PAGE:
Thomas Houseago ‘What Went Down’
Thomas Houseago is currently one of the most frequently discussed sculptors of the younger generation. His works demonstrate a new approach to sculptural figuration. Houseago presents an astonishingly sensuous, almost archaic materiality, which incorporates the effects of past and now apparently no longer feasible sculptural motifs: tableau, statue and torso, antique and modern allegories of humans, gods and creatures. Houseago risks the irritating effect of these recurring bodies and an art historical force whose seriousness and grandeur recall the former urge to develop a modern image of what it is to be human. That tradition is particularly evident in Houseago’s native Britain – in the memory of the anthropomorphous abstractions of Jacob Epstein or Henry Moore.
Houseago’s sculptures do not replicate heroic or spiritual physical forms, however, but transform them into fictionality and stage-like drama. His works are contemporary, since they are fantasy too. They operate with fantastic and mythical concepts, which are at times also derived from the digital world of plastic and, indeed, inspired by it. Yet Houseago’s works are, above all, prior to all these associations and to every image or depiction, very sketch-like and graphic creations. Their scenic construction is especially characteristic: Houseago’s sculptures are often supernaturally large, yet hollow and open, the carnality of heroes breaking off in flat surfaces, their limbs attached only coarsely like prostheses. White gypsum, raw wood, core iron structures and carbon pencil are always the base materials, followed by sculptural cast techniques which, due to new processes, are often similarly fragile, sketch-like and colourless. They are bronze, but yet almost inscrutable beneath whitish chalky or contrasting negative back patina surfaces.
Thomas Houseago was born in Leeds, England, in 1972 and studied at Saint Martins College of Art and Design in London, then at De Ateliers in Amsterdam, where he had such contrasting tutors as Stanley Brouwn, Georg Herold or Thomas Schütte. He recently described his personal reaction to earlier generations – i.e. his own historical starting point in the late Nineties – in a characteristic statement: “I am fascinated by the act – whatever form it takes – of making art. And in a broad sense by how an artist responds to the world and the action that occurs from that interaction. Isuppose I felt the need to return to very simple means to play out that drama – I wanted to get rid of the ready-made and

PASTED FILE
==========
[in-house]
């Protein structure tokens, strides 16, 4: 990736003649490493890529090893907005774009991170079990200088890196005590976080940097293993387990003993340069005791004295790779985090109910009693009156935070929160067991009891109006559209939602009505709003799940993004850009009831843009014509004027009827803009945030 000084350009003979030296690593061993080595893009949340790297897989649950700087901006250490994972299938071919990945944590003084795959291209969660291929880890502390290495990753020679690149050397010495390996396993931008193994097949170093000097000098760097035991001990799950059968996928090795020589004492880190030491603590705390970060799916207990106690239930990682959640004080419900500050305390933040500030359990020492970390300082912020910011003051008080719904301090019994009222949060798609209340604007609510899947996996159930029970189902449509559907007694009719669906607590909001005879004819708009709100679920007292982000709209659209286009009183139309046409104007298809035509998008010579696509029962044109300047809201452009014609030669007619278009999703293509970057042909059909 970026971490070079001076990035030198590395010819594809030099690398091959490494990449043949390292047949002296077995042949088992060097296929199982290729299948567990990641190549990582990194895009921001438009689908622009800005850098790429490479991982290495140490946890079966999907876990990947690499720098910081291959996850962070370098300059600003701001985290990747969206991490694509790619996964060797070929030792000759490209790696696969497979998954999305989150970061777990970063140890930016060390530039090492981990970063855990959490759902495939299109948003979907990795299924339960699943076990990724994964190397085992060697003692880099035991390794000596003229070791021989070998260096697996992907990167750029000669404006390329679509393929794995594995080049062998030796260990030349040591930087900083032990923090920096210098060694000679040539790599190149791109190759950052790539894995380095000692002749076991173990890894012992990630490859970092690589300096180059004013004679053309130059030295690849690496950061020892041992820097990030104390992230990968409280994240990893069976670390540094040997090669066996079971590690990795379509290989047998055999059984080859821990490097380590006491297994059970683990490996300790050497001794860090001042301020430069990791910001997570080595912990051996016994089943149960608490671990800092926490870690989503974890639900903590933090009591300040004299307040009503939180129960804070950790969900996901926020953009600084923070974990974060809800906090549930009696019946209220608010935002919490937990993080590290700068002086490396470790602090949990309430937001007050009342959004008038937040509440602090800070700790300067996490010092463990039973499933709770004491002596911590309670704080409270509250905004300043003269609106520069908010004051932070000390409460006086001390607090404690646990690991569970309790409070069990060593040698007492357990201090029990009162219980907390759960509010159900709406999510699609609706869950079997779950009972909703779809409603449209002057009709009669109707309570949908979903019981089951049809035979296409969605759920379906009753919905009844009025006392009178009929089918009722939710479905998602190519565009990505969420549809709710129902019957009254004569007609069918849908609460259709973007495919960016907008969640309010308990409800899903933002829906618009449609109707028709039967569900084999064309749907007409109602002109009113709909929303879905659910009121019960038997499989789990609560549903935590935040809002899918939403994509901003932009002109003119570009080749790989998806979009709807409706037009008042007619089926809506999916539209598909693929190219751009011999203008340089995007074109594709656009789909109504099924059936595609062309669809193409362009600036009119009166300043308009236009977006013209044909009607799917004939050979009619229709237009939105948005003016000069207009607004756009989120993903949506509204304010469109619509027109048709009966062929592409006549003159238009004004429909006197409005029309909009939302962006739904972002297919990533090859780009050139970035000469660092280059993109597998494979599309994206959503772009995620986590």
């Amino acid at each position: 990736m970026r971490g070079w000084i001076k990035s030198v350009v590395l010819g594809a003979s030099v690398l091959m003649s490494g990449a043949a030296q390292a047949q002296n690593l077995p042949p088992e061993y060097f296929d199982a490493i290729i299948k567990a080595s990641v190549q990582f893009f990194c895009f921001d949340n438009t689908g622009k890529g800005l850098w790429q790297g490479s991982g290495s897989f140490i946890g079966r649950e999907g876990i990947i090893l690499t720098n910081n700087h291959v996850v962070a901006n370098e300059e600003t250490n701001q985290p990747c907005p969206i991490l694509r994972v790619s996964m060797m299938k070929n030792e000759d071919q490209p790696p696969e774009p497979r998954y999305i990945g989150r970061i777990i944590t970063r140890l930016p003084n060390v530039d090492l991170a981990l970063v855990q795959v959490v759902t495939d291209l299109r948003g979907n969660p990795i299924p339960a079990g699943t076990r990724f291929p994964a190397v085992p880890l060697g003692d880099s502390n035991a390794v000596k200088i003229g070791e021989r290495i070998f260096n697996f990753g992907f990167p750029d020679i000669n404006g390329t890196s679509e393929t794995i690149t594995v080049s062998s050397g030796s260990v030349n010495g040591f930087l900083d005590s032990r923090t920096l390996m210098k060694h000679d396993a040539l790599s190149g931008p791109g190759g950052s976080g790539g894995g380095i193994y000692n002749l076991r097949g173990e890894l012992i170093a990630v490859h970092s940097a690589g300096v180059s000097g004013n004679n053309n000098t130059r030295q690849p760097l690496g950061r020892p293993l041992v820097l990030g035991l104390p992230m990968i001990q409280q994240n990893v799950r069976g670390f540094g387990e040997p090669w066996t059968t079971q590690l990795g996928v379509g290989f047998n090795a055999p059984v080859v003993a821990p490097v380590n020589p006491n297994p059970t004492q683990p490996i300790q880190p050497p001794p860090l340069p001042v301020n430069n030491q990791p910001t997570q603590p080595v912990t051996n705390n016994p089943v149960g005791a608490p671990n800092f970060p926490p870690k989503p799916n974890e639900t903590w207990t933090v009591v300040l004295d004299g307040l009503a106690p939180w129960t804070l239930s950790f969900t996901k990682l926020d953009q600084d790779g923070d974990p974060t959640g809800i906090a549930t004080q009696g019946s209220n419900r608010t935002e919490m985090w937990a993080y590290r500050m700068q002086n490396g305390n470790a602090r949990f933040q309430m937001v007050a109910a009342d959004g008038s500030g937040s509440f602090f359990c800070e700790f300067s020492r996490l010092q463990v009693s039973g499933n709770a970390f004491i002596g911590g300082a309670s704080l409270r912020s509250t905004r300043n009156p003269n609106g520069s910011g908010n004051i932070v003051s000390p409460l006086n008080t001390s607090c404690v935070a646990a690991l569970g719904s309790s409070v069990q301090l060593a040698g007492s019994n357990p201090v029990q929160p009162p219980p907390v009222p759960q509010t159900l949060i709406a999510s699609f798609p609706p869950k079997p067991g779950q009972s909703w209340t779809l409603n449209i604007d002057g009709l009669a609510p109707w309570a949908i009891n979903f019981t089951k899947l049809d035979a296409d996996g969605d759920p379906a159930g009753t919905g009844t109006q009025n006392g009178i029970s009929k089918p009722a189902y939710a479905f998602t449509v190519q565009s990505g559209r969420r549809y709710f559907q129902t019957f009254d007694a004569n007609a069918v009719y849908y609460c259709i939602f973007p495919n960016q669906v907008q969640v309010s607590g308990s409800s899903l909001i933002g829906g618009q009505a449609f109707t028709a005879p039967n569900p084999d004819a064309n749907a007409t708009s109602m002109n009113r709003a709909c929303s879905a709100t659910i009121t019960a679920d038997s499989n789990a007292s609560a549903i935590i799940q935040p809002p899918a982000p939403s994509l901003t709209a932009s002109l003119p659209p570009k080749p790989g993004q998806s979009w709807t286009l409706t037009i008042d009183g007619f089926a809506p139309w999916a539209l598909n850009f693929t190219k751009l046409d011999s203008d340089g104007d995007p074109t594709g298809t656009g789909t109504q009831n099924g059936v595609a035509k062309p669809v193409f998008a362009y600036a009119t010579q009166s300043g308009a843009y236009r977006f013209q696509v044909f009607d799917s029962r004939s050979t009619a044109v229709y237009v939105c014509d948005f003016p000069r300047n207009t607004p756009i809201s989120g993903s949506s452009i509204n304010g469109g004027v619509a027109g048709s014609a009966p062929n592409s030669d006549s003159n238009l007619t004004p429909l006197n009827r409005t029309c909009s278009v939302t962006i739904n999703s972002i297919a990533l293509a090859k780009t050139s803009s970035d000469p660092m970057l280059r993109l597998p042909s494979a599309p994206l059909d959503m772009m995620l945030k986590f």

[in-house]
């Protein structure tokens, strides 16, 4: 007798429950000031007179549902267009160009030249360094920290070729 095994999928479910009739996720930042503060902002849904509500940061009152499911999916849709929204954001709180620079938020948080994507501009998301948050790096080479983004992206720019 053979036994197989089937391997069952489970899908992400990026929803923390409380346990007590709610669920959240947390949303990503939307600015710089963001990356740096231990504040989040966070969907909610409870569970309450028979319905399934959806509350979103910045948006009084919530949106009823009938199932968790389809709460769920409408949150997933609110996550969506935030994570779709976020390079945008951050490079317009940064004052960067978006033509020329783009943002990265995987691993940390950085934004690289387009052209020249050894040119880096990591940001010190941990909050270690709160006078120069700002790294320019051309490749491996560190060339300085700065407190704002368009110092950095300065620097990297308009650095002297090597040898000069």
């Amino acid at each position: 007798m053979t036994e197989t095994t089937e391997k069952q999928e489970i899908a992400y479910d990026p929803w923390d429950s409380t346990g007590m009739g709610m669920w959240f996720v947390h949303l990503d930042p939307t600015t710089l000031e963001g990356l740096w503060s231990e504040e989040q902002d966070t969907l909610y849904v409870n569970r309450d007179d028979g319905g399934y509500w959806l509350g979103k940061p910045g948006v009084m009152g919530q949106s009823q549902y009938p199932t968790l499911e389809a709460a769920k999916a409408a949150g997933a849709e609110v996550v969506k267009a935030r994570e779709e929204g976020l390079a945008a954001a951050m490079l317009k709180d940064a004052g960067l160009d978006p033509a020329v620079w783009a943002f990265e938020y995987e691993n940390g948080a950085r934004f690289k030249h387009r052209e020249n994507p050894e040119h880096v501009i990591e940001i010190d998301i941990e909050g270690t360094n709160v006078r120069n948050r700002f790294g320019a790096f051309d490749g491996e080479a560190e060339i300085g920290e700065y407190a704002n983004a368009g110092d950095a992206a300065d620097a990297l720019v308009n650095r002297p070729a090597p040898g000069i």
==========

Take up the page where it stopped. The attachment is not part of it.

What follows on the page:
figure out what I looked like and how I reacted to the world.”
The exhibition at Museum Abteiberg is the artist’s first large presentation in Germany and his biggest exhibition to date. It occupies the large hall for temporary exhibitions and the open areas at street level, whose spheres Houseago has entitled as two fictional rooms: “The Dream Room” and “The Future”. The familiar figurative motifs are now supplemented by engagements with space and architecture manifested in new model-like objects and a series of abstract relief works whose formations are vivid sculptural spaces. The new mural works exhibited in the museum foyer are surrounded, among other objects, by a more than four metre long “Reclining Figure”. The other figures presented also include “Big Sister”, a very early monumental sculpture dating from 1998, which was never exhibited before.
The exhibition was arranged in cooperation with Modern Art Oxford and the Centre international d’art et du paysage de l’île de Vassivière, France. The artist’s first monograph will be published in the context of the exhibition series (May 2011, Modern Art Oxford) as will a documentary exhibition publication on the projects in Mönchengladbach and Vassivière (summer 2011).
The project received generous support from Hans Fries-Stiftung and Sammlung Rheingold. We also thank the other private sponsors and Hotel Rosenmeer for their contributions to the project.